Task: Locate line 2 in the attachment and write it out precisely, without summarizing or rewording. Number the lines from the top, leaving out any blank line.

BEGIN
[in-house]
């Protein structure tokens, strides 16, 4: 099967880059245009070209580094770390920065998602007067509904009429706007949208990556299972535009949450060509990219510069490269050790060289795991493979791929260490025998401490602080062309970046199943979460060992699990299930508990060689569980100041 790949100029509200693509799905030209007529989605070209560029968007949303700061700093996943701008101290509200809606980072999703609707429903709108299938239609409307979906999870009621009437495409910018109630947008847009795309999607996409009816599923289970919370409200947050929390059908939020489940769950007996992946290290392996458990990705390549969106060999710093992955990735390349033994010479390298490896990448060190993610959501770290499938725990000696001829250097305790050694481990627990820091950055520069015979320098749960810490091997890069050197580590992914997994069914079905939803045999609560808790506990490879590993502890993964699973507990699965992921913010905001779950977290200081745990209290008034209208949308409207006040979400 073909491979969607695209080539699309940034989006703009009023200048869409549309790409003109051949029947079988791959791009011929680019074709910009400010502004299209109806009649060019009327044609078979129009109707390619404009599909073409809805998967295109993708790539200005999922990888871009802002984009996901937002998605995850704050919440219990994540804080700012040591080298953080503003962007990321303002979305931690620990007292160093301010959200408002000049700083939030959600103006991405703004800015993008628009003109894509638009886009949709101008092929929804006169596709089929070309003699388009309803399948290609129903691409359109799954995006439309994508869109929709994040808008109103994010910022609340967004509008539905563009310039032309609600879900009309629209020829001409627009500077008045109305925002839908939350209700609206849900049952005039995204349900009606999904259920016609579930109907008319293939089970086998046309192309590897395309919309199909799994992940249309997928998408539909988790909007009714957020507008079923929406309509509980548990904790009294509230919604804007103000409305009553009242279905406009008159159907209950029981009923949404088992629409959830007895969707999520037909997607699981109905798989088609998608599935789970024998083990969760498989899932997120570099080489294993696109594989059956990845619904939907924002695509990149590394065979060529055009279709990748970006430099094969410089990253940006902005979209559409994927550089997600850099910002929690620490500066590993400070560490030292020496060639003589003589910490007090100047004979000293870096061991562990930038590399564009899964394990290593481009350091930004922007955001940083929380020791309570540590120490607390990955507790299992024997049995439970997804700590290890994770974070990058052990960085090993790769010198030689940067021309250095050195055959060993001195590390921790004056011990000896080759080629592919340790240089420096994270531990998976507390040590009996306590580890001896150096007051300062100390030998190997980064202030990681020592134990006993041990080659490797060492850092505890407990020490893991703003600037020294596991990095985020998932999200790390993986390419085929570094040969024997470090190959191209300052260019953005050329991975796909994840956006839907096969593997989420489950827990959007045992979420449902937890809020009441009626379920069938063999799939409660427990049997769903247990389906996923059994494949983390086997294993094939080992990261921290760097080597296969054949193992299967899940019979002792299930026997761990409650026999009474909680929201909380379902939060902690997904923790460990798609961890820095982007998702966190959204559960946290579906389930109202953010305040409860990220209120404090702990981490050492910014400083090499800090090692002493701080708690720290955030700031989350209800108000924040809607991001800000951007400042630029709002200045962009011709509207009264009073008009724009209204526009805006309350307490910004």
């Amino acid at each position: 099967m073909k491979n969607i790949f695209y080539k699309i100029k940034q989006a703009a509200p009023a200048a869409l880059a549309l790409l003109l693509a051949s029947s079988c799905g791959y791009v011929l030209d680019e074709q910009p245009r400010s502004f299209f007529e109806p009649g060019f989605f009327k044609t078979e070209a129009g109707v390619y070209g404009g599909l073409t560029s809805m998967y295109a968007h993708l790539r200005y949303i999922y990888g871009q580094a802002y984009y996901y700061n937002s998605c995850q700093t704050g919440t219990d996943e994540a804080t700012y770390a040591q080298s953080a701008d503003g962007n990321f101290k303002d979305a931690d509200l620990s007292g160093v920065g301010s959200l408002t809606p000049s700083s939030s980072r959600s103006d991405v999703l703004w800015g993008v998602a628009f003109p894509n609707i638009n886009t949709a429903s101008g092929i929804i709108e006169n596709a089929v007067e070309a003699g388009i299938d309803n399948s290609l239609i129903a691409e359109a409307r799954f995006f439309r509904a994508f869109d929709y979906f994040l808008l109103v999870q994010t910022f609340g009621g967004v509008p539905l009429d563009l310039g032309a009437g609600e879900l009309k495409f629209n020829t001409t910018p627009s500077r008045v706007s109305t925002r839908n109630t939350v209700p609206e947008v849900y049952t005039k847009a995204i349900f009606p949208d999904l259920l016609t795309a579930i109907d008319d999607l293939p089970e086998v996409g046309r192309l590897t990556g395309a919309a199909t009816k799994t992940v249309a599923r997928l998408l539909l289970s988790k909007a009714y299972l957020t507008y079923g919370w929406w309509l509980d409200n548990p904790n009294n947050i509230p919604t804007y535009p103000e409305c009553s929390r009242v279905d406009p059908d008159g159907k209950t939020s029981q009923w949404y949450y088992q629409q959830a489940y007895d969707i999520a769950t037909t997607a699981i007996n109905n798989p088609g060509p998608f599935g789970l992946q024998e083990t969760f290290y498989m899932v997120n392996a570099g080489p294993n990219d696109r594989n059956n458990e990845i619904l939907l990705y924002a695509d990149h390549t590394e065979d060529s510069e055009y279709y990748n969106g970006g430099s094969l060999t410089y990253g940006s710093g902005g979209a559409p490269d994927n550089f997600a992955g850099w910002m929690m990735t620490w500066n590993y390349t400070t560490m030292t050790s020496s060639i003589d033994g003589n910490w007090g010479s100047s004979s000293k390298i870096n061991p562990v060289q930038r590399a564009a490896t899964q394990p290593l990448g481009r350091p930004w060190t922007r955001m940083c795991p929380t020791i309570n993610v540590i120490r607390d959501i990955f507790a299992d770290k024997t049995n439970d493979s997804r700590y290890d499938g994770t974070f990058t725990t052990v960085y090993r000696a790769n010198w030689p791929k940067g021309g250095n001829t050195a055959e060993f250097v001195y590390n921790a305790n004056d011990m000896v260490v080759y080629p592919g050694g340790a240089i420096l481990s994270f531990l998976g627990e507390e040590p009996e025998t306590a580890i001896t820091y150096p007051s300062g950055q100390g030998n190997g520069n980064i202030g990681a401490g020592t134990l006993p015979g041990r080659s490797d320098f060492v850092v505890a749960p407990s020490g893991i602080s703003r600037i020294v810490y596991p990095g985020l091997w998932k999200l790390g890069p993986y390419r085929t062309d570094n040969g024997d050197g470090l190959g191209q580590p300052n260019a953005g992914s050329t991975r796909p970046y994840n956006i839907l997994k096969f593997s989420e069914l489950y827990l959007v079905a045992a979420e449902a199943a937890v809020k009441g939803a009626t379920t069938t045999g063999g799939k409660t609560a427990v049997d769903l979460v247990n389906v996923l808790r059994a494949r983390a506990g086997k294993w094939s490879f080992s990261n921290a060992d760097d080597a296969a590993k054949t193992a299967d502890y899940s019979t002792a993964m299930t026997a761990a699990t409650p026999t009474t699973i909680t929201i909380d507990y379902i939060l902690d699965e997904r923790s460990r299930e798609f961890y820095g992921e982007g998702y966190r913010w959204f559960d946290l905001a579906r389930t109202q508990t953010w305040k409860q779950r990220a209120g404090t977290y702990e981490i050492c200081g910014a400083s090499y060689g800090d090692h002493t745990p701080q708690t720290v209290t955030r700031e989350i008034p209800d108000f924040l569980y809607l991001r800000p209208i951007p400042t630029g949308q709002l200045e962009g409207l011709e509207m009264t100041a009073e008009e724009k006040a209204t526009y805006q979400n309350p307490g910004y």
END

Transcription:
């Protein structure tokens, strides 16, 4: 099967880059245009070209580094770390920065998602007067509904009429706007949208990556299972535009949450060509990219510069490269050790060289795991493979791929260490025998401490602080062309970046199943979460060992699990299930508990060689569980100041 790949100029509200693509799905030209007529989605070209560029968007949303700061700093996943701008101290509200809606980072999703609707429903709108299938239609409307979906999870009621009437495409910018109630947008847009795309999607996409009816599923289970919370409200947050929390059908939020489940769950007996992946290290392996458990990705390549969106060999710093992955990735390349033994010479390298490896990448060190993610959501770290499938725990000696001829250097305790050694481990627990820091950055520069015979320098749960810490091997890069050197580590992914997994069914079905939803045999609560808790506990490879590993502890993964699973507990699965992921913010905001779950977290200081745990209290008034209208949308409207006040979400 073909491979969607695209080539699309940034989006703009009023200048869409549309790409003109051949029947079988791959791009011929680019074709910009400010502004299209109806009649060019009327044609078979129009109707390619404009599909073409809805998967295109993708790539200005999922990888871009802002984009996901937002998605995850704050919440219990994540804080700012040591080298953080503003962007990321303002979305931690620990007292160093301010959200408002000049700083939030959600103006991405703004800015993008628009003109894509638009886009949709101008092929929804006169596709089929070309003699388009309803399948290609129903691409359109799954995006439309994508869109929709994040808008109103994010910022609340967004509008539905563009310039032309609600879900009309629209020829001409627009500077008045109305925002839908939350209700609206849900049952005039995204349900009606999904259920016609579930109907008319293939089970086998046309192309590897395309919309199909799994992940249309997928998408539909988790909007009714957020507008079923929406309509509980548990904790009294509230919604804007103000409305009553009242279905406009008159159907209950029981009923949404088992629409959830007895969707999520037909997607699981109905798989088609998608599935789970024998083990969760498989899932997120570099080489294993696109594989059956990845619904939907924002695509990149590394065979060529055009279709990748970006430099094969410089990253940006902005979209559409994927550089997600850099910002929690620490500066590993400070560490030292020496060639003589003589910490007090100047004979000293870096061991562990930038590399564009899964394990290593481009350091930004922007955001940083929380020791309570540590120490607390990955507790299992024997049995439970997804700590290890994770974070990058052990960085090993790769010198030689940067021309250095050195055959060993001195590390921790004056011990000896080759080629592919340790240089420096994270531990998976507390040590009996306590580890001896150096007051300062100390030998190997980064202030990681020592134990006993041990080659490797060492850092505890407990020490893991703003600037020294596991990095985020998932999200790390993986390419085929570094040969024997470090190959191209300052260019953005050329991975796909994840956006839907096969593997989420489950827990959007045992979420449902937890809020009441009626379920069938063999799939409660427990049997769903247990389906996923059994494949983390086997294993094939080992990261921290760097080597296969054949193992299967899940019979002792299930026997761990409650026999009474909680929201909380379902939060902690997904923790460990798609961890820095982007998702966190959204559960946290579906389930109202953010305040409860990220209120404090702990981490050492910014400083090499800090090692002493701080708690720290955030700031989350209800108000924040809607991001800000951007400042630029709002200045962009011709509207009264009073008009724009209204526009805006309350307490910004």